So the million dollar question is, well, why did he hit so few High Drives? Well, it’s anyone’s guess, but my guess is that prior to going down, the bicep injury was still bothering him a little and affecting his follow-through, though not affecting his mammoth power. The left bicep season-ending injury didn’t come out of nowhere, as he missed several games in early April due to spasms in that same bicep. It’s also possible that he was instead affected by the hamstring injury that knocked him out for another month. Or, perhaps this was just a statistical anomaly that would have corrected itself over a full season, seeing that it’s only 157 total plate appearances. But the takeaway is that for 2019, I don’t see this as a significant cause for concern.
Contact and Plate Discipline
If you wanted indicators of an aging player’s decline and you didn’t find lower exit velocity, you’d expect to find declining contact ability. In fact, contact ability is one of the first things to go for most hitters, even as power remains intact (See: Albert Pujols). However, Cabrera’s contact is the same as it ever was. In fact, his 17% K% was an improvement from 2017 and right in line with his 17% career mark, supported by a 9.6% Swstr% that was tied for best since 2012. It also came with an excellent 14% BB% that’s supported by a 28% O-Swing%, his best rate since 2006. While his Z-Contact% of 83% was his red-shirted worst (Career 86%), his overall Contact% of 78% is unscathed (Career 79%) and compensated for by his O-Swing% improvement. Long story short, his discipline and contact don’t indicate any notable signs of decline.
Now, perhaps your best argument against Cabrera is that he could be the new Rich Hill of hitting… excellent when healthy, but you can never expect a full season. And that would be understandable. After all, over the past few years, he’s dealt with injuries to his biceps, hamstrings, hips, and back, a list that sounds like a neutered sequel to “My Neck, My Back”. The back injury is especially concerning since back issues are notorious for derailing careers, and he reported at the end of 2017 that he had two herniated disks in his back. However, he didn’t miss any time with back issues in 2018, and perhaps having so much time to rehab and recover after trying to play through so many of his injuries over the years will allow him to return in 2019 fully or mostly healthy.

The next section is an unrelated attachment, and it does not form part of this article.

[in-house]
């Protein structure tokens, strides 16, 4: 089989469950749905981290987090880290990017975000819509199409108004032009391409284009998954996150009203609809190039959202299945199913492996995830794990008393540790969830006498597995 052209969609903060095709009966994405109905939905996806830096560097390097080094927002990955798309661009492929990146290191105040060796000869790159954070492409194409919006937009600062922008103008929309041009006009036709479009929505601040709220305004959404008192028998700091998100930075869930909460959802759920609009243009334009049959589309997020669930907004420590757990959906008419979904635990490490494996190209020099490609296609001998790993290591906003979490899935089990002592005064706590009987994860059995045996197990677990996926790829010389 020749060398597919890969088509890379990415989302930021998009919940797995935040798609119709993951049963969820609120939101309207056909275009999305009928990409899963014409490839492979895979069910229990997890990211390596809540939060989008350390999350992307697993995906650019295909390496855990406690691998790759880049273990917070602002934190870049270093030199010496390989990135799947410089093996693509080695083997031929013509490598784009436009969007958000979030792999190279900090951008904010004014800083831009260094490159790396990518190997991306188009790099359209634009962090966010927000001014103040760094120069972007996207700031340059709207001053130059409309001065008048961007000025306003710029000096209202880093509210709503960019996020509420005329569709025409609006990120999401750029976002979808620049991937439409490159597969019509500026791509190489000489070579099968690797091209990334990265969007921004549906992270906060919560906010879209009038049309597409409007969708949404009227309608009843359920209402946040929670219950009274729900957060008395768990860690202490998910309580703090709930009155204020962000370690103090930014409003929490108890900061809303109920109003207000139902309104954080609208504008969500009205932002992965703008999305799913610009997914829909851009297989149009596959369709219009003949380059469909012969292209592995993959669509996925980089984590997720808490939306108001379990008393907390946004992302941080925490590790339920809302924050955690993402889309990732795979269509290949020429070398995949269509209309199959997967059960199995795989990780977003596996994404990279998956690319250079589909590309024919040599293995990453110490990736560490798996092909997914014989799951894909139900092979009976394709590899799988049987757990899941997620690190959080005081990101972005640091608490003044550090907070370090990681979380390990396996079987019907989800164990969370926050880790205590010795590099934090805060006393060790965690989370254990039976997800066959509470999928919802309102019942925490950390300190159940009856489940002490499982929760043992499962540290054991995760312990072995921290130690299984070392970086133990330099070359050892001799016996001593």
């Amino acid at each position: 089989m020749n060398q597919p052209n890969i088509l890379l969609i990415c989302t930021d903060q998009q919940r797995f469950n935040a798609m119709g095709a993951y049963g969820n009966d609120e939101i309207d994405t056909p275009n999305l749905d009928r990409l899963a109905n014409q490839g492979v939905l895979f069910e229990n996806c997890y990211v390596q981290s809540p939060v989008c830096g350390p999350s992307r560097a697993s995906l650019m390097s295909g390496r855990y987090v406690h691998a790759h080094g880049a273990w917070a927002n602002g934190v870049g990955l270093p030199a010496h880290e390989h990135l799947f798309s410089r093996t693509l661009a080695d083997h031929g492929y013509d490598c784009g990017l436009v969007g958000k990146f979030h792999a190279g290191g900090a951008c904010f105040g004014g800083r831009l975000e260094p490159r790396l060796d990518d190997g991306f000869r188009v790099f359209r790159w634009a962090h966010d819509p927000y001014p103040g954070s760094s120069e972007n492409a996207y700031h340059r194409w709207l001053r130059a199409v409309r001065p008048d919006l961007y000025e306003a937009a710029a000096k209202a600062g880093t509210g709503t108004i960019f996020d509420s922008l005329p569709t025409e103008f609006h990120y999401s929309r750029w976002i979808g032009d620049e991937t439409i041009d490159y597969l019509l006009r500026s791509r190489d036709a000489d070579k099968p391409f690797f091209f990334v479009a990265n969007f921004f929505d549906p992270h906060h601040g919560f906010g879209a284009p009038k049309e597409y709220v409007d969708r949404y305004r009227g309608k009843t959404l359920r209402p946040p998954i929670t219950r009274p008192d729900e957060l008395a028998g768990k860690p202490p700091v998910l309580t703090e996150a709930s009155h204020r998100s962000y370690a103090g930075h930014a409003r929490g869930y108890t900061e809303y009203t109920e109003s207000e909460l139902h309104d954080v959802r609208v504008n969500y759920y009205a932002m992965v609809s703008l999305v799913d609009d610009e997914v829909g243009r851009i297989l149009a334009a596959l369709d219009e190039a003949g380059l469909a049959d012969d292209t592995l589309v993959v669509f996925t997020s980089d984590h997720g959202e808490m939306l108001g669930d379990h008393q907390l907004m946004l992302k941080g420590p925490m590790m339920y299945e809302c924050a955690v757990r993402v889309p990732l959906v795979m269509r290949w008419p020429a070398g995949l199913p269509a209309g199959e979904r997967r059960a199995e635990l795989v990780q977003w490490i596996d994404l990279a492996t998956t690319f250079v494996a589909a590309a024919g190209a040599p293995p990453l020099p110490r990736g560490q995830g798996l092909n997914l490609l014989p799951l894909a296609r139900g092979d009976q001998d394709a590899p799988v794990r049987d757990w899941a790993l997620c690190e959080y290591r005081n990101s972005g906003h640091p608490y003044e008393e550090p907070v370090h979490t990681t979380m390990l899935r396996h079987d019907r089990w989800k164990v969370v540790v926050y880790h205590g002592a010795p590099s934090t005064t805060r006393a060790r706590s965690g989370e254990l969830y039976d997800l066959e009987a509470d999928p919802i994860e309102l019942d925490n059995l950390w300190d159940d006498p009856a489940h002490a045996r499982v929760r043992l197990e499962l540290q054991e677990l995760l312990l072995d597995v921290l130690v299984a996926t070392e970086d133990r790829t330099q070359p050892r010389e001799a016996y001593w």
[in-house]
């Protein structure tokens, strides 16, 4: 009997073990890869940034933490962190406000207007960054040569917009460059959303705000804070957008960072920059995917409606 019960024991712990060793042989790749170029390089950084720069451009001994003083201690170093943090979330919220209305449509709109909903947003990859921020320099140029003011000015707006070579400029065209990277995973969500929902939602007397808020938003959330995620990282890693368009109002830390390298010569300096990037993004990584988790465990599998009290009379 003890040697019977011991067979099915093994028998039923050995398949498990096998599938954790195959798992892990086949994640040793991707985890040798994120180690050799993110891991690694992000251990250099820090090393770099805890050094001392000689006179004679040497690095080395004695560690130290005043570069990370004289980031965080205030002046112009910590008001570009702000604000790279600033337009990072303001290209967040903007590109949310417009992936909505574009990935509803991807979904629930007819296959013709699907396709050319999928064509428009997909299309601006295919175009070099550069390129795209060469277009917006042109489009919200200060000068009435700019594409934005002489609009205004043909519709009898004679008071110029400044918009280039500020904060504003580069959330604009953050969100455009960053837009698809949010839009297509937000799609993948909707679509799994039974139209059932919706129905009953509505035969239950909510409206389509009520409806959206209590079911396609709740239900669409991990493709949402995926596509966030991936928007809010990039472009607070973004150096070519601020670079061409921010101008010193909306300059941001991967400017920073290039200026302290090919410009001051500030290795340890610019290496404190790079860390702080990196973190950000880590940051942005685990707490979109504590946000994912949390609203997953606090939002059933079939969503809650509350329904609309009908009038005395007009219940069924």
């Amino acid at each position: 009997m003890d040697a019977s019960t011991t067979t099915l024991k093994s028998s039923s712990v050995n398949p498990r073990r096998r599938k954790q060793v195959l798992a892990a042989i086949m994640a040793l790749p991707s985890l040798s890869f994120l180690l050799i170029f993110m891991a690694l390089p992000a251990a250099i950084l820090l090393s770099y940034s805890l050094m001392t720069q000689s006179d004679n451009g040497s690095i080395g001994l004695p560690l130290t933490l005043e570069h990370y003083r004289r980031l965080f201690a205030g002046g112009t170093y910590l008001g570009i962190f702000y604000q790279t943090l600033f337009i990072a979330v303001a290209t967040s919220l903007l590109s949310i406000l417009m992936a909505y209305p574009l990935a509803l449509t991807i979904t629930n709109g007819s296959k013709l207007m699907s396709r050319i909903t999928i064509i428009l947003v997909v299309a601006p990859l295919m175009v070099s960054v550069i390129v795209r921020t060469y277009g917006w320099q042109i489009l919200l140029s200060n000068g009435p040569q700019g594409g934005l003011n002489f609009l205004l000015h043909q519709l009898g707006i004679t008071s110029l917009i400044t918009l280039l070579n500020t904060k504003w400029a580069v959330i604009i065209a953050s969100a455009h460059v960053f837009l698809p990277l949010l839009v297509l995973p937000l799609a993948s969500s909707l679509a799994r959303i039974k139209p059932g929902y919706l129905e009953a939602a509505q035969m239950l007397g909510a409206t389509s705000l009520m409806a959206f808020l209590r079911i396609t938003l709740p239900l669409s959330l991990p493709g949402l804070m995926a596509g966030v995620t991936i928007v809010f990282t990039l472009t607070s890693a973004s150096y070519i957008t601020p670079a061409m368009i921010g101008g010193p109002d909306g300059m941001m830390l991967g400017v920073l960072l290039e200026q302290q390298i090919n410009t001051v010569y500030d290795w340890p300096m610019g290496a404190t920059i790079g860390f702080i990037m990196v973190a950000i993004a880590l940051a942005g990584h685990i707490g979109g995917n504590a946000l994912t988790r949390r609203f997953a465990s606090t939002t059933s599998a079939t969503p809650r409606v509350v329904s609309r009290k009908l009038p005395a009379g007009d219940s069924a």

He started hitting in December and fully expects to be ready for Spring Training, barring any surprises, so hopefully, that will give him a chance to shake off any rust. While it may seem hard to imagine him playing a full season, don’t forget that aside from 2018, Cabrera has totaled over 500 PA in every full season of his career. If you believe health is a skill, he’s still pretty darn skilled at staying in the lineup. And he can always DH when the need arises.
Well, I wouldn’t have spilled this much digital ink on Cabrera if I weren’t bullish on what the Tiger holds in store for this year. His current NFBC ADP stands at Pick #159, right after Rick Porcello… ouch. I picked him up at the PitcherList Mock Draft at pick #256, yet I had to fight Nick to get his SOPA (Seal of Pollack Approval), but in the end, I convinced him of the value. While I highly doubt he will fall this far in other drafts, he is the kind of profile that can easily slip in drafts focused on younger, newer talent, but I expect Cabrera to finish the 2019 season a Top 100 player. I personally will start looking at taking him after pick #140, but if he does well in Spring Training, I will likely have to be more aggressive.
There’s also the chance that he may at some point be traded to a contender, which would almost definitely boost his fantasy value. Although he’d prefer not to be traded, he recently indicated he’d agree to waive his no-trade rights for a team that was a good fit. Getting out of pitcher-friendly Comerica would certainly turn more of his doubles into homers, and he’d likely drive in more runs. Of course, if he stays and Castellanos is traded, Miggy may be hard-pressed to drive in much, with their next-best hitter arguably being Niko Goodrum. Yeah, really.
Steamer projects him for a .283 AVG, 26 HR, 84 R, 90 RBI, and 2 SB over 649 PA. I personally expect him to have 550 PA with 20-25 HR but an average above .300. But I would not be surprised to see him return to hitting High Drives like before, surpassing the 30-HR mark, and for the Tiger to roar once more.
(Main photo by Daniel Bartel)